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Expat Advice: Culture Shock in Thies, Senegal

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What is the name of the city or town that you are reporting on?

Thies

Did you receive any cross-cultural training for your move abroad? If yes, was it before or after the move?

Yes, I received some minimal cross cultural training from the Peace Corps. It was not much.

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If they speak another language in your new country, do you speak the language? If yes, did you learn the language before you moved or while abroad? If no, are you planning to learn the language?

I spoke some French (not enough) and no Wolof, Pular or other local language upon arrival in Dakar.

Were you worried or concerned about culture shock before you moved abroad?

Probably not. The term was used loosely and had little meaning for me.

How significant was the culture shock you experienced when you moved abroad?

Culture shock in West Africa was massive. (for me) It was also ongoing making every day a challenge. Only on retrospect can I see that attempting to navigate such a thoroughly foreign culture is what gave life texture, excitement and meaning for me.

Expats often talk about going through the "stages of culture shock." Examples include the honeymoon phase, the irritation-to-anger stage, the rejection of the culture stage, and the cultural adjustment phase. Do you feel like you went through these or any other stages as you settled into the new culture?

Yes, there were some stages in my adjustment but they did not include anger and any honeymoon phase only lasted a day or so.

What, if any, were some of the changes you noticed in yourself that might have been caused by culture shock? These might include things such as anger, depression, anxiety, increased eating or drinking, frustration, homesickness, etc.

Changes I noticed in myself included some depression and anxiety over time and some big time homesickness occasionally.

What are some things you appreciate most about the new culture?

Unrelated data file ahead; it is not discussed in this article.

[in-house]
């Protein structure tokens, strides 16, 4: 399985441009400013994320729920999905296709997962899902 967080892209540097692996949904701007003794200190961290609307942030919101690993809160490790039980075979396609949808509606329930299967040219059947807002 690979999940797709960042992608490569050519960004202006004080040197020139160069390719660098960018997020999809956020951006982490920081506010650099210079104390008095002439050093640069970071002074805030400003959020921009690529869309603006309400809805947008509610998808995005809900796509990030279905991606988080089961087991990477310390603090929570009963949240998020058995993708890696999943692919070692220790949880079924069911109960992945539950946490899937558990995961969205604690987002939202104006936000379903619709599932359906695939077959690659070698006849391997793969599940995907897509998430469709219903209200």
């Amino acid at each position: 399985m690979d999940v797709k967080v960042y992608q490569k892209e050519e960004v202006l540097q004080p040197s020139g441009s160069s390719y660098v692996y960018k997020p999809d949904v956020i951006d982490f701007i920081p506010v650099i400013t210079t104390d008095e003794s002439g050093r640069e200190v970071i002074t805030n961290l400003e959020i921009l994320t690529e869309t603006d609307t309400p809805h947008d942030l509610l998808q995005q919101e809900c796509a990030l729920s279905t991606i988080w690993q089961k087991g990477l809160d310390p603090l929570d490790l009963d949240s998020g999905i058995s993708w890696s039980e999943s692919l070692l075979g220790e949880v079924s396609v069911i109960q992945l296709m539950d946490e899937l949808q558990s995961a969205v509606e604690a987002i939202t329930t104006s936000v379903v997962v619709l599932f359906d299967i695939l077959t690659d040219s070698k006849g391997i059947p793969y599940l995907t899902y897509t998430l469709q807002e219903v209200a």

Most? the warm caring and dignified people of Senegal made my stay there unforgettable. I also learned to value a simple unaffected smile and was not tainted by my American preconceptions of other people and races.

What are the most challenging aspects of the new culture?

Understanding and adapting to the differences in interpersonal relationships and learning to not read to much in to circumstances I "believed" I understood. Often I merely thought my response to someone was appropriate. Often it was puzzling and confusing- especially at first.

Did you "commit" any embarrassing or humorous cultural blunders? If you did and you'd like to share them, please do tell!

Of course! I actually began to eat from the communal bowl with the wrong hand one night. Everyone else went hungry that night.

Do you have any advice or thoughts about culture shock you would like to share?

Embrace it! Don't use the term culture shock. It is not helpful. Better consider each day a lesson in how other people live, love and work.

More Expat Advice about Culture Shock in Senegal

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Comments about this Report

guest
Aug 6, 2012 11:07

Very interesting ! Can the writer of this report elaborate on " wrong hand in communal bowl " ? Was the writer in the capital city or living in a village ? How long he stayed in Senegal ?

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